8. Programming at Chelmsford High School High School programming continues with classes in “C” and Java programming taught by Betsy Nahas and Nancy Kiernan-Bell. Students have the opportunity to program our humanoid NAO robot, Leo with instructor Katherine Doulamis. Architecture and engineering courses, use of Texas Instruments calculators in math and science, and robotics afford opportunities for high school students to continue developing their technology skills, which are in high demand in the workplace. Positions for computer programmers and engineers outstrip current supply of highly skilled professionals. In Chelmsford, we are actively addressing this critical national need.
  9. Dr. Tiano replaced by artificial intelligence?
  10. The Chelmsford Public Schools is committed to the use of data to inform all instructional practices. The capabilities of technology have caught up with demands of data analysis. In addition, Chelmsford Public Schools connects all curricula to standards that can be analyzed using technology. Ways in which we use technology to analyze data include the use of shared drives to store and capture data, the use of visual spreadsheets that provide charts, graphs and diagrams to understand where children have been and where they need to go. Joanne Salomaa, educational data coordinatorcustomizes data reported for each subject and grade. For examples, please go to chelmsford.k12.ma.us/edudata
  11. Computer Programming is an important component from elementary through high school. Instruction in the Logo computer programming language starts in elementary school. The four elementary computer teachers (Ms. Dillman, Ms. Buckley, Ms. Warren and Ms. Lamson) enhance computer programming with Bee Bots and Pro Bots are used in grades 3 and 4 for 3D hands-on programming and robotics opportunities. Scratch, an object-oriented program starts in elementary and continues in a more advanced use in the middle schools. Devi Venugopal and Marie Tada, McCarthy and Parker Technology Integration Specialists (respectively) continue instruction with Lego Mindstorms in the Middle Schools.
  12. One of the ways we get the “word out” to the community about the good works in the school department is by the use of cable access television station, Chelmsford Telemedia. As a member of the Chelmsford TeleMedia Board of Directors, Anne-Marie Fiore has created a close working relationship with CTM. In the 2013-2014 school year, Dr. Matthew Beyranevand, Dr. Linda Hirsch, and Anne-Marie Fiore produced a television show called Eye On PARCC. The purpose of the show was to prepare for the community for the upcoming PARCC testing. Eye on PARCC aired on other cable stations including the Allegheny County Schools in Maryland. In addition, we currently produce 7 shows including; Inside CPS, Math with Matthew, Spotlight on Fine Arts, Lions Pride, Walking thru Wellness, Strictly Business and The Wright Stuff. For more information on the use of television at CPS, please visit chelmsford.k12.ma.us/tv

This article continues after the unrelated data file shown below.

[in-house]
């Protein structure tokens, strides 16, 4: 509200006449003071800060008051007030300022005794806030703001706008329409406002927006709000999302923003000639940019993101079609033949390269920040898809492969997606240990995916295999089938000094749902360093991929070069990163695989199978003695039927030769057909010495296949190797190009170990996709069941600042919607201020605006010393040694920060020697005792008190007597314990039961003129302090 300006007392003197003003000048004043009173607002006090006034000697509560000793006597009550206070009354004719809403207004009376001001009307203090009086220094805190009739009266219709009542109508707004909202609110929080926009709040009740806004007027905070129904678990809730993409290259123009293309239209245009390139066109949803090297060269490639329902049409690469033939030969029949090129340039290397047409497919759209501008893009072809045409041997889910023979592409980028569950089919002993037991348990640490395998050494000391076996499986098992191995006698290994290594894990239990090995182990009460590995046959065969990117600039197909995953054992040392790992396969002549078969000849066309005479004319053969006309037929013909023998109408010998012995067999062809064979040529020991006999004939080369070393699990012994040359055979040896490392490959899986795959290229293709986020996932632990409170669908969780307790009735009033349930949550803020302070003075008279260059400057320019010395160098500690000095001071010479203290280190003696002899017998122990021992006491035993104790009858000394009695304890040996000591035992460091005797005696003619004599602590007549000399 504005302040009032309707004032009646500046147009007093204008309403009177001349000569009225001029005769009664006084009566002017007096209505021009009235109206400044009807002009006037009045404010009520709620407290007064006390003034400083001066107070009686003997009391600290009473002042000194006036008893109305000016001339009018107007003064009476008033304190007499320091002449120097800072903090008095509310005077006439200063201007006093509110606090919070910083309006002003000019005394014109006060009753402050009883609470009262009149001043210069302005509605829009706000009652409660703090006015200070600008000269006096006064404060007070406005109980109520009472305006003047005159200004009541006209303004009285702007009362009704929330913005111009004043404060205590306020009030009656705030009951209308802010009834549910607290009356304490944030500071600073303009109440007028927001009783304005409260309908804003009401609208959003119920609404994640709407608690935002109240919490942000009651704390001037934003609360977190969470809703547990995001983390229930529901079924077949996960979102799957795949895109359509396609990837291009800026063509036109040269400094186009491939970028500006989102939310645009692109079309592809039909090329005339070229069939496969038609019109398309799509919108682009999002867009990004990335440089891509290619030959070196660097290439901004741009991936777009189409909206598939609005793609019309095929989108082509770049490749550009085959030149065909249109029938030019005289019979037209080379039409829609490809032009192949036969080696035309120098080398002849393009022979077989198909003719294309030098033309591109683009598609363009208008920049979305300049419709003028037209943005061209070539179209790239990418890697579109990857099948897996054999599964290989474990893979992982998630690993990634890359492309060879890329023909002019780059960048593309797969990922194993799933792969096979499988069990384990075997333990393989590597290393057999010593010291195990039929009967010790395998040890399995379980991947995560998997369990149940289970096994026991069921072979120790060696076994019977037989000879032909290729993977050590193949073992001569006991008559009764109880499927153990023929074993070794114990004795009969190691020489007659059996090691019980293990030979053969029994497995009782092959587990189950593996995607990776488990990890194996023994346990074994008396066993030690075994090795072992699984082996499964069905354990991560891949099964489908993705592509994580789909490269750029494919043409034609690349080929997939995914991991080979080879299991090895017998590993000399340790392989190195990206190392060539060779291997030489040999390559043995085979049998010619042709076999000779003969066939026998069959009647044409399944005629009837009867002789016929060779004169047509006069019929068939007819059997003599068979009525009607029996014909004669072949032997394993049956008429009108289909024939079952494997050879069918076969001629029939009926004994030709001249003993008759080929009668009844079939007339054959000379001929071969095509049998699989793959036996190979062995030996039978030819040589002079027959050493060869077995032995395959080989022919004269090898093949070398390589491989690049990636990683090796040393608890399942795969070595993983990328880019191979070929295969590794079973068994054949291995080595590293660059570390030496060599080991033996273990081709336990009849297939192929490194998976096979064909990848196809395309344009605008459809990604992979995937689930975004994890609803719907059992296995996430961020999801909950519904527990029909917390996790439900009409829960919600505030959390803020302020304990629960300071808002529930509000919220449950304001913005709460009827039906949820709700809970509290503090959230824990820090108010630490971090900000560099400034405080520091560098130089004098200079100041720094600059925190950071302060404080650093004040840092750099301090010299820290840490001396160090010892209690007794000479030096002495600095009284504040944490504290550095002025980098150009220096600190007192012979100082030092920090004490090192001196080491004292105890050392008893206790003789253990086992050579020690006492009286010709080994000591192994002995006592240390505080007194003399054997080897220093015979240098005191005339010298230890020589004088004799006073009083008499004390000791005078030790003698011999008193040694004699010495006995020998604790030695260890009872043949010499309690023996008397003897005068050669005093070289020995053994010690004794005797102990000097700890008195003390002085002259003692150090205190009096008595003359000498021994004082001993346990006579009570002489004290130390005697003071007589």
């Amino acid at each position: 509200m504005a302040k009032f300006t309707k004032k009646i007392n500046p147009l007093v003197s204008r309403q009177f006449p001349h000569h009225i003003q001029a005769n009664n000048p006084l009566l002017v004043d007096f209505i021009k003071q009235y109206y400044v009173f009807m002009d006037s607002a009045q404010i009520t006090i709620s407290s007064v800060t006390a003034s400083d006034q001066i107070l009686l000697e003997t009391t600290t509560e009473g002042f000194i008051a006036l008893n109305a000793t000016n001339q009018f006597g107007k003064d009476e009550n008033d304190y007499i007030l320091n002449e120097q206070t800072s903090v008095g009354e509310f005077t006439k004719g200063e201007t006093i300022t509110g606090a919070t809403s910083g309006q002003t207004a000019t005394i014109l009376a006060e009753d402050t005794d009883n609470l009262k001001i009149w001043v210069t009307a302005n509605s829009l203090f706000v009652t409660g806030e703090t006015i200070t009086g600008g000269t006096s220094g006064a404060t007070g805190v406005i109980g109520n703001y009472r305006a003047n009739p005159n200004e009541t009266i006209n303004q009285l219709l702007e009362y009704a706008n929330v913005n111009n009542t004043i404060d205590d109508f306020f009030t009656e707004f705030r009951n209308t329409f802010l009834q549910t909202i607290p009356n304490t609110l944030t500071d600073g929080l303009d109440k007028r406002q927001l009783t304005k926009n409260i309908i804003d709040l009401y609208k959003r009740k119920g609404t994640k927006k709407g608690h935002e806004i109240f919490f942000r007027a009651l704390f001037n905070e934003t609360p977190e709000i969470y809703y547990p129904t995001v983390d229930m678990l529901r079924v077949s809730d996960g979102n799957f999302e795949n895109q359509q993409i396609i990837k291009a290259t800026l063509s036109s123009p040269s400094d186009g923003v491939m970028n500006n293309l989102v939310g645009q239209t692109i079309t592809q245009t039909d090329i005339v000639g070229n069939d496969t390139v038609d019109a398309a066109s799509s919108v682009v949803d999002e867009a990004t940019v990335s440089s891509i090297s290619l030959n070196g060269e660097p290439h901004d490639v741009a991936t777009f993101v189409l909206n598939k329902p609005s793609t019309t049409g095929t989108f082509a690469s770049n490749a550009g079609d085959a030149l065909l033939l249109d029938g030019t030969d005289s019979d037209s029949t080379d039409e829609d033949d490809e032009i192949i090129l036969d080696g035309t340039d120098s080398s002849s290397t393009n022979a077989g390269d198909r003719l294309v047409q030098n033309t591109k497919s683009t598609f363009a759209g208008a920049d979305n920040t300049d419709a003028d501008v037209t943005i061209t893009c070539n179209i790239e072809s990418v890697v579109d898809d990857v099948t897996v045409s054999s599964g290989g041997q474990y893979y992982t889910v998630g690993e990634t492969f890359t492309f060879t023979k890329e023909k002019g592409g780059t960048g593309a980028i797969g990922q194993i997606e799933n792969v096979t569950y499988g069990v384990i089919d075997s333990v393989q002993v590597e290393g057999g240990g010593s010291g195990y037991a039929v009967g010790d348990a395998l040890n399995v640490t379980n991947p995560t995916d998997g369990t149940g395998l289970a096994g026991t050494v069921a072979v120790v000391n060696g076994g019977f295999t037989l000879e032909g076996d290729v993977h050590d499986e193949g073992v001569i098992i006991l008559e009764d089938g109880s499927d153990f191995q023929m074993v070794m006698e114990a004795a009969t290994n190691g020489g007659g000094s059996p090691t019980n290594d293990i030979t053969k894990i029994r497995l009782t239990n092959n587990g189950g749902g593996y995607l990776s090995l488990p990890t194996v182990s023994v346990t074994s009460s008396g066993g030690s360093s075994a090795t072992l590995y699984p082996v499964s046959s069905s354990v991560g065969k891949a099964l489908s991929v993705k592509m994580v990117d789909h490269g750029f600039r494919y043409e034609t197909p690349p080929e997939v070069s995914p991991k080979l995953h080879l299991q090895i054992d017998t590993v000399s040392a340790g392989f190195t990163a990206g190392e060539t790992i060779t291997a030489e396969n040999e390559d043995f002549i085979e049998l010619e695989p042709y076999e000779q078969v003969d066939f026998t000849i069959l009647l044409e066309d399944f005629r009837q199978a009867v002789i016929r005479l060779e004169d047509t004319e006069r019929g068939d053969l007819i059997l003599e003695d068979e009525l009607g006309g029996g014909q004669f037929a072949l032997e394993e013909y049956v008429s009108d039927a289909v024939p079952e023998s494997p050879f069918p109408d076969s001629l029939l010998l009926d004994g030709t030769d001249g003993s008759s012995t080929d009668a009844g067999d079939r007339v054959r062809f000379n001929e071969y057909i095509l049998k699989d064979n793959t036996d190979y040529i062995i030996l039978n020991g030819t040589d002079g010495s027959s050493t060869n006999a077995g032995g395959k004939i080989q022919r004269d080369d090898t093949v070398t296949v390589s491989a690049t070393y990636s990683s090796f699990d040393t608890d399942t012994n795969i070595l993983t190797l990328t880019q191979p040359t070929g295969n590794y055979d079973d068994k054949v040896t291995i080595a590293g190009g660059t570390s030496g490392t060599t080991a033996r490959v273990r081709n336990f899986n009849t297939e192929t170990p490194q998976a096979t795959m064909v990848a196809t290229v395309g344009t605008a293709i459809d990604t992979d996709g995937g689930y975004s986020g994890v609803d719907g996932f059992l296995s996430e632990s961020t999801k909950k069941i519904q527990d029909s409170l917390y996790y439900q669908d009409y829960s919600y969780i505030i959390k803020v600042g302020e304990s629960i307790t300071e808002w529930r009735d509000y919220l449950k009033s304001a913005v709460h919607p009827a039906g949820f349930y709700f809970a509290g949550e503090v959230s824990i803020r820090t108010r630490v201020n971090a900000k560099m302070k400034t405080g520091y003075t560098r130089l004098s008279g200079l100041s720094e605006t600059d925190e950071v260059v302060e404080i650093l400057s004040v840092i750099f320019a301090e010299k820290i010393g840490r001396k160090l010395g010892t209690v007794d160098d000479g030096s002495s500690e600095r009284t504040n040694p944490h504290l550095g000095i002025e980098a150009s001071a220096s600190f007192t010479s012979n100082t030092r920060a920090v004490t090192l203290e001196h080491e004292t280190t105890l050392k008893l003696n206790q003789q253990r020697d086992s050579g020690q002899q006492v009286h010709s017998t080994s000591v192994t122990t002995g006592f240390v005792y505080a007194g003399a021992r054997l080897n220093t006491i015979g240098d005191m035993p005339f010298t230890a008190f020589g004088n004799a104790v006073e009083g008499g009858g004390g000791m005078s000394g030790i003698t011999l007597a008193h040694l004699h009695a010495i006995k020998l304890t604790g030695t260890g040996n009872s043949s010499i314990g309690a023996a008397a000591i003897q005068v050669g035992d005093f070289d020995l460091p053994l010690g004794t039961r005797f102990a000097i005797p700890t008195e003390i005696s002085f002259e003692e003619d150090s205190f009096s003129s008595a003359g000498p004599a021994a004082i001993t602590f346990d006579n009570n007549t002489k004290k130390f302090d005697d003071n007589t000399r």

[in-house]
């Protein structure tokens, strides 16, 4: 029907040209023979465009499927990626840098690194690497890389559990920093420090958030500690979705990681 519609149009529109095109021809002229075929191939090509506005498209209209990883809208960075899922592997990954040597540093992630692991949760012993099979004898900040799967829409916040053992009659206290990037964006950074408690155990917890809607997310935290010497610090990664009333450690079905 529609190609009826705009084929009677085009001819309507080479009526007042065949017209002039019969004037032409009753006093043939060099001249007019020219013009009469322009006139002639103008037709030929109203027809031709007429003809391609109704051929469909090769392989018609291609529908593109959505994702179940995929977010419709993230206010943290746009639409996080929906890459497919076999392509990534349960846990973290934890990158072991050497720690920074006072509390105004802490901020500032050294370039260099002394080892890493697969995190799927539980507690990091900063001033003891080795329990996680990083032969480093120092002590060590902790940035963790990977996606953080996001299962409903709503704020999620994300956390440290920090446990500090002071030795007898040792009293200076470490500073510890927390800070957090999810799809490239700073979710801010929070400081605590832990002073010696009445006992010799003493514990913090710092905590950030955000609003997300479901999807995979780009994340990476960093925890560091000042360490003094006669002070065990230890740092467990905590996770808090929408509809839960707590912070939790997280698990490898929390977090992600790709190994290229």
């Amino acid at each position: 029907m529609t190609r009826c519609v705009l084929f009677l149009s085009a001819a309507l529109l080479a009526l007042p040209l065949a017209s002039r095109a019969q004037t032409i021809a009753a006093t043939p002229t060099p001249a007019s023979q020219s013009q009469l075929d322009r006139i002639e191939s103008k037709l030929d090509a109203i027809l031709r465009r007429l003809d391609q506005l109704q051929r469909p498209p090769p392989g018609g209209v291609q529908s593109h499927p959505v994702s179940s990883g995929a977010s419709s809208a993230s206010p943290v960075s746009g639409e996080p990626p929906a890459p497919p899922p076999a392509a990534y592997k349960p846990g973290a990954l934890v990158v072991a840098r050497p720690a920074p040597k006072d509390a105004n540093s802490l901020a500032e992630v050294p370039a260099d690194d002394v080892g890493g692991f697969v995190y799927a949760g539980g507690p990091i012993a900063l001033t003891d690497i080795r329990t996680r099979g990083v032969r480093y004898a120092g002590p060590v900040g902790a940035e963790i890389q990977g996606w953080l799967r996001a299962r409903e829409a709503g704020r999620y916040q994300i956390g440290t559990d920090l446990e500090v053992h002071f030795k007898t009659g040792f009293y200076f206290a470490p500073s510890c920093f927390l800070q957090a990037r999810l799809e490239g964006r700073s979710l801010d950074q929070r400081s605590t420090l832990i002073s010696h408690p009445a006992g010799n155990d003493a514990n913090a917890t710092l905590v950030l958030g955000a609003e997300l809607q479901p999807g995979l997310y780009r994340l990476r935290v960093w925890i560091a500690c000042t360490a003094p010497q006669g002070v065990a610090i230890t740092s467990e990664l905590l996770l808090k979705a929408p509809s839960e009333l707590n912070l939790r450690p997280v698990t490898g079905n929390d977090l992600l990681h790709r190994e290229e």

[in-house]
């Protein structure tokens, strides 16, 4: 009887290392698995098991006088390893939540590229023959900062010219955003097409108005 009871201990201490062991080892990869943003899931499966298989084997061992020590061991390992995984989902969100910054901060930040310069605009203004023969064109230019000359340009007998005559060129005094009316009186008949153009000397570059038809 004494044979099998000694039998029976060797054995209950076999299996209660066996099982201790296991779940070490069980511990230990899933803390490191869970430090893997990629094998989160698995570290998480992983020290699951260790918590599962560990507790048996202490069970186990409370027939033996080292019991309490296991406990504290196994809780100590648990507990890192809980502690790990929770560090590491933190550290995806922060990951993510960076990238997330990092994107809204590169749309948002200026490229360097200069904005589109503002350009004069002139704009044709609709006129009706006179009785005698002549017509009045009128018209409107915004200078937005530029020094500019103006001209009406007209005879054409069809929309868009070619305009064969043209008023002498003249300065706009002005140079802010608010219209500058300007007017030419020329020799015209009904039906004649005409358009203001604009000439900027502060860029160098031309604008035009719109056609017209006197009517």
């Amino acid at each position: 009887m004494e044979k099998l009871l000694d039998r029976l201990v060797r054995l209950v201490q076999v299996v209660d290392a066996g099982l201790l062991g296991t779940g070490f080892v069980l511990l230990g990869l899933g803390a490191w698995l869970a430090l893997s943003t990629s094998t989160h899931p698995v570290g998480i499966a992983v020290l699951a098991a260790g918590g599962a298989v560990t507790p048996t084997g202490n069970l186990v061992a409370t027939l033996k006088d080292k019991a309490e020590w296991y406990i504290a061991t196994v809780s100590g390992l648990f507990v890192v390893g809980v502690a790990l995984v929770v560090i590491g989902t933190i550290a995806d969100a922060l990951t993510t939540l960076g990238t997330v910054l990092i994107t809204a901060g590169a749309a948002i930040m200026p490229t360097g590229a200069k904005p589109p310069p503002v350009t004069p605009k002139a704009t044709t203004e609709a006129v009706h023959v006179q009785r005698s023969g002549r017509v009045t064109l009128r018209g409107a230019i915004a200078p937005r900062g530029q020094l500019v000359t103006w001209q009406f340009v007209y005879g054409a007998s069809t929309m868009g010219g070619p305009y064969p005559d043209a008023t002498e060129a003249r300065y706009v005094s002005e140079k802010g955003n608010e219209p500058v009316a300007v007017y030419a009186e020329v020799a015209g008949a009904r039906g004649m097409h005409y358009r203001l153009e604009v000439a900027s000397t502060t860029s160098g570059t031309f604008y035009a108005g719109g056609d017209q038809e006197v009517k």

13. Chelmsford has registered to be a Code.org school system for the 15-16 school year, and will participate in online programming activities throughout the 14-15 school year. Technology Integration Specialist, Eileen Young and Dr. Marilyn Sweeney, Department Coordinator for Technology, Technology Engineering and Business attended professional development for Code.org in the fall of 2014.
  14. Students also receive continual instruction in Internet safety and cyber bullying prevention, in grades K-6. We use the NetSmartz curriculum, as well as resources from NetSafe Kids.
    Keyboarding has taken a front seat in the last two years due to the need for students to take a variety of online assessments. Assuring our students have mastery of the keyboard allows them to concentrate on the assessment content, and not the input process.
  15. Students at all levels receive instruction in Word, PowerPoint, Excel, and email and instruction is embedded in lessons using the classroom curriculum. Students learn to create and integrate charts, graphs, and images in reports and presentations.
    Students in all levels learn effective Internet search practices for accessing information needed in their classroom projects along with ethical use of materials found on the Internet. Technology classes positively impact student achievement and are major contributors to student learning by encouraging inquiry-based learning and promoting the acquisition of information literacy skills.